Election Recount in South Korea: Supreme Court’s Second Silence

8 Months Late Already Until the Vote Recount. When Public Appraisal Begins?

By Prof. Byoung Ho Kang

Global Research, August 01, 2021

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On June 28, a 22-hour recount was completed due to a legal procedure in an election invalidity lawsuit in YeonSu-Gu, Incheon, South Korea. It has been 14 months since the general elections ended on April 15, 2021. In South Korea, a total of 139 lawsuits have been filed in connection with the last April general elections, starting on April 17, 2020. Many Korean national assembly candidates and civic groups have consensus with the fact 2020 April general election was rigged. Solid evidence was submitted to the court one after another, unfortunately, the Supreme Court has delayed the date of hearing on such proceedings.

Article 225 of Korea’s ‘Public Official Election Act’ stipulates that election lawsuits should be promptly tried, and that the court should handle them within 180 days (six months) from the date when the lawsuit was filed. However, the Supreme Court justices have abandoned the execution of their duties because they did not hold a court hearing on their respective claims, let alone a recount, despite 126 pending cases in the Court. It’s been criticized.

Before re-count on June 28th ‘CCAN: Clean election Citizens’ Action Network’, a civic group monitoring the political election, claimed that four conditions (1) physical ballot checks, (2) QR code checks, (3) voting paper imaging files, and (4) voting paper print status checks, are required. Many media, who have not even appeared on the recount court, are paying attention to the Moon Jae-in administration and are reporting irresponsibly with titles such as “There was no pre-voting fraudulent” and “There was no pre-manipulation…”, but the reality is quite different from that.

Only two of the above conditions were verified incompletely on the 28th and 29th June, and QR codes were simply calculated without precision analysis. It is also unconvincing with common sense that the National Election Commission does not submit the original voting imaging file on the day of the recount.

A serious problem discovered by observers is the printing of ballots. The CCAN analyzed the print status of the recounting observers, including a printing expert, through a image of the ballot. Based on this, it is hard to say that the ballots taken at the recount on the June 28th were printed using the Epson TM-C3400 printer used in the pre-voting on April 10th-11th, 2020. In addition, the ballot paper printed by overlapping the proportional representation ballot on the advance ballot paper secured by the Supreme Court as evidence symbolically shows the fact that the ballot paper is forged. In South Korea, people vote as if they were stamping a ballot by hand, but civic groups claim that the photos taken at the recount booth look as if they were printed through a large printing machine at a printing house.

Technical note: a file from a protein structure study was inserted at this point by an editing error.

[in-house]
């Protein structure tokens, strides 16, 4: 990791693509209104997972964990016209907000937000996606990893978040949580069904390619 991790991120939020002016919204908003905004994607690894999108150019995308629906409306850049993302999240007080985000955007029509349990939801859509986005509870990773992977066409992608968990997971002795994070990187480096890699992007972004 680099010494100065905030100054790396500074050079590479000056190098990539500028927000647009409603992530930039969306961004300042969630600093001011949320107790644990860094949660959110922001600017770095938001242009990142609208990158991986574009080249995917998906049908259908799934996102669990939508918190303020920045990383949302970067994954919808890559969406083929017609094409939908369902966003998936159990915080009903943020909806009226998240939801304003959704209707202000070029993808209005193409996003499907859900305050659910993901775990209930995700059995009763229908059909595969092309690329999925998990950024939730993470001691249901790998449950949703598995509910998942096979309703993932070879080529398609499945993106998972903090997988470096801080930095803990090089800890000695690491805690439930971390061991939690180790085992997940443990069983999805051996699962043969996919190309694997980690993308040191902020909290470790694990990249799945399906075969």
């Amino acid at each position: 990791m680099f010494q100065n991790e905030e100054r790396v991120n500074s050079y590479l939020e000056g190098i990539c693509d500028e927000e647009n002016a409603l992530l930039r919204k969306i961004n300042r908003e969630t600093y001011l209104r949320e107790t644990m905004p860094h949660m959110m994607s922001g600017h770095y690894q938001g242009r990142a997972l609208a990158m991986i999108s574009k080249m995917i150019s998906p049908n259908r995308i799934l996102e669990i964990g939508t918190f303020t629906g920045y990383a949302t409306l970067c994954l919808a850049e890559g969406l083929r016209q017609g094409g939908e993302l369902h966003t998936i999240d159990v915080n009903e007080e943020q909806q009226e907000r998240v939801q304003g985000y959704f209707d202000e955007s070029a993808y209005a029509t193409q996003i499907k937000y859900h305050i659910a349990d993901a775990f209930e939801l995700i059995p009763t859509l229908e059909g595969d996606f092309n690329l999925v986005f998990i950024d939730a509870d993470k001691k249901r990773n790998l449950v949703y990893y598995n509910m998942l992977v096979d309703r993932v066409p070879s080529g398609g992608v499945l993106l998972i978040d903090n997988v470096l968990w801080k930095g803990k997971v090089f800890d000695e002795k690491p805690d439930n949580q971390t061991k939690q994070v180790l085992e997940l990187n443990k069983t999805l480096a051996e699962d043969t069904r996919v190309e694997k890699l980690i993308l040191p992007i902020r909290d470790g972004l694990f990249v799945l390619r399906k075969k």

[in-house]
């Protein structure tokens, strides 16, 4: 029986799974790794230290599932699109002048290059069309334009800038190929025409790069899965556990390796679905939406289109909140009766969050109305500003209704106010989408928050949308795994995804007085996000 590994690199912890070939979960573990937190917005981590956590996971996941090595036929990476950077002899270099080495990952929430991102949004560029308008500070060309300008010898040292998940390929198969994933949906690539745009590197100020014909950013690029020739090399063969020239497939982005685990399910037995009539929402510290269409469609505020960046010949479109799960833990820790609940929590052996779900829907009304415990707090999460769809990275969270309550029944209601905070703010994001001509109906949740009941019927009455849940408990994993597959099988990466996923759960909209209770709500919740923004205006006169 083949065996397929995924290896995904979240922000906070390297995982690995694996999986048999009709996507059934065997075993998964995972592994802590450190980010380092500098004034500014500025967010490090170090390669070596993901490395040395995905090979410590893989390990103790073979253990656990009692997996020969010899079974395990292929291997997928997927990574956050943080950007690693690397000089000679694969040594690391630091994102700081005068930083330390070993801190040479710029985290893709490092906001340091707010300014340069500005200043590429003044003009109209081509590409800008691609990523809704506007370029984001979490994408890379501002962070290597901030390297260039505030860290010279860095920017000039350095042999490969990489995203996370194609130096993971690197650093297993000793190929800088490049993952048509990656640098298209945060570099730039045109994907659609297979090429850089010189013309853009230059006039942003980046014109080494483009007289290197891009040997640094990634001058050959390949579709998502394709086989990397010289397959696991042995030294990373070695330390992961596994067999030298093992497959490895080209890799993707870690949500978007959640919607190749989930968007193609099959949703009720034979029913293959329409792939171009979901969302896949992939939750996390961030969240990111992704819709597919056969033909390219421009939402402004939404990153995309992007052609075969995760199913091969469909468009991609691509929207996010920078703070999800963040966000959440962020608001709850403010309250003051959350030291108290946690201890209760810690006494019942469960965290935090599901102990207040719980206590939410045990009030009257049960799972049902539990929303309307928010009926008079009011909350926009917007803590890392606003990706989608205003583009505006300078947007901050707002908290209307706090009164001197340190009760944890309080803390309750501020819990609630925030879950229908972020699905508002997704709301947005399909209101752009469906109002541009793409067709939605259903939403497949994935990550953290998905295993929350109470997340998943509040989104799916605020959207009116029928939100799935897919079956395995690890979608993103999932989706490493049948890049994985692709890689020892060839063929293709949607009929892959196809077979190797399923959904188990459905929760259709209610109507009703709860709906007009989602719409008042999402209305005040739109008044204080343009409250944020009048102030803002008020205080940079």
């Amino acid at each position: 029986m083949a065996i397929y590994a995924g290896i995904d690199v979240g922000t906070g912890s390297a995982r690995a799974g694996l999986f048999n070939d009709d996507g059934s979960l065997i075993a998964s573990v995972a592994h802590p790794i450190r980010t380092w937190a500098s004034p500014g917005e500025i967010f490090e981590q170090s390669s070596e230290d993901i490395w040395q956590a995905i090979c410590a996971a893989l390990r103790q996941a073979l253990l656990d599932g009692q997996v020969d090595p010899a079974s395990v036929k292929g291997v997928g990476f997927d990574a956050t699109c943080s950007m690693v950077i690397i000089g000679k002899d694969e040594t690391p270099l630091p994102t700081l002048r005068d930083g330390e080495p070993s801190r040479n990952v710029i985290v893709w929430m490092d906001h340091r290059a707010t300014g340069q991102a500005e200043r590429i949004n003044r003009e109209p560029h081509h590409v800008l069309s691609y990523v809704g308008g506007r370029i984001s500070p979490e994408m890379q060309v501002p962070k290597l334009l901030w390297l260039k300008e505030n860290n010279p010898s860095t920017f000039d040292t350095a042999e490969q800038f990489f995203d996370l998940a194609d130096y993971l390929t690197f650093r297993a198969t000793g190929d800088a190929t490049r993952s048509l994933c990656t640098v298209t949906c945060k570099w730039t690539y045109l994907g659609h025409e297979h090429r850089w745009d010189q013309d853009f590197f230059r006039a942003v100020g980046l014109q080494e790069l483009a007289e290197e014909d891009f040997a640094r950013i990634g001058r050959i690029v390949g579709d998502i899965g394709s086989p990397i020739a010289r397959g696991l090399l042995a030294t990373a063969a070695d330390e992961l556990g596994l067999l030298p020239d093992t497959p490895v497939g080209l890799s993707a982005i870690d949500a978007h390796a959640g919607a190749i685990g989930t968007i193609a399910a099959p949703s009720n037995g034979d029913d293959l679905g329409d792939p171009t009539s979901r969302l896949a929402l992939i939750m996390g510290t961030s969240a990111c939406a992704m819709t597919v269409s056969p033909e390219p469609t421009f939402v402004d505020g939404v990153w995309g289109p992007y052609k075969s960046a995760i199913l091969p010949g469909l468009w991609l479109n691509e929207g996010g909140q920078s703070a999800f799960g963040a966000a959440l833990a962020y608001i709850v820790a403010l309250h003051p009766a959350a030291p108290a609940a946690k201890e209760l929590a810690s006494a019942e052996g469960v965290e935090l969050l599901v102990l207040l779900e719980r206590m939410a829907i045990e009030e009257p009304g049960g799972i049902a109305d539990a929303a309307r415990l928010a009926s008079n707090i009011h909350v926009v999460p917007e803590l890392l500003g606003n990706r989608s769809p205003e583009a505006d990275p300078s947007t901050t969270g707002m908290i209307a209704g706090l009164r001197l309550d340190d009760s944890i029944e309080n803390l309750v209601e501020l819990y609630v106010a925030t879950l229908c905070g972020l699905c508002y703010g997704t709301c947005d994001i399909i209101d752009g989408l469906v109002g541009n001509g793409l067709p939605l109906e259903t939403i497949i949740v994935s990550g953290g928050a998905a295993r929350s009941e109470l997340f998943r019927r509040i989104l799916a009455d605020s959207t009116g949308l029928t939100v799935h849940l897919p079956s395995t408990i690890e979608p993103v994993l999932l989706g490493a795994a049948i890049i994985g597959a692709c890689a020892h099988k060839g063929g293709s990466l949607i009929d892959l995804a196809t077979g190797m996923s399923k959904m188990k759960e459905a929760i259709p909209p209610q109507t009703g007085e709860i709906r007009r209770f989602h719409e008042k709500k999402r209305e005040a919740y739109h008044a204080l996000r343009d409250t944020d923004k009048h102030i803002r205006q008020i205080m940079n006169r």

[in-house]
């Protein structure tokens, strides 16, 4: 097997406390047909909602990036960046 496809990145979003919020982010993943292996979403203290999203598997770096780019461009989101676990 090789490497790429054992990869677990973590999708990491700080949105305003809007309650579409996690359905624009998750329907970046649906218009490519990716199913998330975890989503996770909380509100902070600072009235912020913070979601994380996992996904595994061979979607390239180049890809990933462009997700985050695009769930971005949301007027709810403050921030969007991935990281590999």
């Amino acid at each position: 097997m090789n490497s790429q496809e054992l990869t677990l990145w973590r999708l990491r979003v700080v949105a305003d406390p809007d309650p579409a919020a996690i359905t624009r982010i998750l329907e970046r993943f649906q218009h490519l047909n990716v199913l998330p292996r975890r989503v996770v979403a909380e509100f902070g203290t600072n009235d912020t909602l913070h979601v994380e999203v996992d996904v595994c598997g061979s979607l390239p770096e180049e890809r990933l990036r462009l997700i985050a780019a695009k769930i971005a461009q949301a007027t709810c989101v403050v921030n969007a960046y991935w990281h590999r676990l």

Many South Korean civic groups, such as “CCAN” on the interim results of the June 28 recount, claim as follows. First, Korea mass media should stop reporting predicting the outcome of the recount and focus now on the salient printing issue. Second, it is necessary to conduct an appraisal of the print status of the ballot papers, which appeared during the recount process on the 28th, causing a lot of suspicion. Third, in particular, the Supreme Court should disclose to the media the paper printed by overlapping the proportional representation ballot on the advance ballot secured by <Evidence No. 5> and undergo objective verification. Fourth, it is necessary to investigate the imaging file collation within a short time with a validated algorithm.

In conclusion, the Supreme Court has not issued a final ruling on the lawsuit. However, as the first recount has been delayed for as long as eight months, it is expected that a conclusion will not be made easily. If the reality of the rigged election is concealed and the credibility of the election collapses, South Korea could return to the authoritarian society before 1987. As there are no general elections in Red China, this could be the first step in the chinesization of the Korean Peninsula.


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Byoung Ho Kang is a Professor at Pai-Chai University.

Featured image is from Xinhua

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14 November 2020The original source of this article is Global ResearchCopyright © Prof. Byoung Ho Kang, Global Research, 2021


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